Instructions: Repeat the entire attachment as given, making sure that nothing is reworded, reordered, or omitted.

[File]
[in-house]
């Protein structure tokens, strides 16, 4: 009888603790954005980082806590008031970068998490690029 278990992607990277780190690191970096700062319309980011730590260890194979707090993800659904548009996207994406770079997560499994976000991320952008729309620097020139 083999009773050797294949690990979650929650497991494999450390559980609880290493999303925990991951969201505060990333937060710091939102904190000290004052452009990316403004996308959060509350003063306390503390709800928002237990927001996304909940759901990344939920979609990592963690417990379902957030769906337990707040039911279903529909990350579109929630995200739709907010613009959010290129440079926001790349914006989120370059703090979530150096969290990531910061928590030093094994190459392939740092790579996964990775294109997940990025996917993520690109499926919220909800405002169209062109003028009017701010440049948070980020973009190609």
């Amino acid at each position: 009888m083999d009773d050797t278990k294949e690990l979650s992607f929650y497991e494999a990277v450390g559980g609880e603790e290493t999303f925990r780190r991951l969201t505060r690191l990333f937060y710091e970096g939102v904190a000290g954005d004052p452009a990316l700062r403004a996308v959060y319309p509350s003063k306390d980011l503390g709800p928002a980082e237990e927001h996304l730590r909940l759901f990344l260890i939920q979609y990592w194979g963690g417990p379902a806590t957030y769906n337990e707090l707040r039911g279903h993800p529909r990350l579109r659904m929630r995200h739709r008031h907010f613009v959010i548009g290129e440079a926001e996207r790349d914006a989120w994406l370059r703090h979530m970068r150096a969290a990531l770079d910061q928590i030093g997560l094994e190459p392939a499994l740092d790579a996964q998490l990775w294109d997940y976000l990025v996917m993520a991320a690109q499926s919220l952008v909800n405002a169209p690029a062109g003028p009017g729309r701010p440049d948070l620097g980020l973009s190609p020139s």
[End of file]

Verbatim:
[in-house]
């Protein structure tokens, strides 16, 4: 009888603790954005980082806590008031970068998490690029 278990992607990277780190690191970096700062319309980011730590260890194979707090993800659904548009996207994406770079997560499994976000991320952008729309620097020139 083999009773050797294949690990979650929650497991494999450390559980609880290493999303925990991951969201505060990333937060710091939102904190000290004052452009990316403004996308959060509350003063306390503390709800928002237990927001996304909940759901990344939920979609990592963690417990379902957030769906337990707040039911279903529909990350579109929630995200739709907010613009959010290129440079926001790349914006989120370059703090979530150096969290990531910061928590030093094994190459392939740092790579996964990775294109997940990025996917993520690109499926919220909800405002169209062109003028009017701010440049948070980020973009190609």
């Amino acid at each position: 009888m083999d009773d050797t278990k294949e690990l979650s992607f929650y497991e494999a990277v450390g559980g609880e603790e290493t999303f925990r780190r991951l969201t505060r690191l990333f937060y710091e970096g939102v904190a000290g954005d004052p452009a990316l700062r403004a996308v959060y319309p509350s003063k306390d980011l503390g709800p928002a980082e237990e927001h996304l730590r909940l759901f990344l260890i939920q979609y990592w194979g963690g417990p379902a806590t957030y769906n337990e707090l707040r039911g279903h993800p529909r990350l579109r659904m929630r995200h739709r008031h907010f613009v959010i548009g290129e440079a926001e996207r790349d914006a989120w994406l370059r703090h979530m970068r150096a969290a990531l770079d910061q928590i030093g997560l094994e190459p392939a499994l740092d790579a996964q998490l990775w294109d997940y976000l990025v996917m993520a991320a690109q499926s919220l952008v909800n405002a169209p690029a062109g003028p009017g729309r701010p440049d948070l620097g980020l973009s190609p020139s």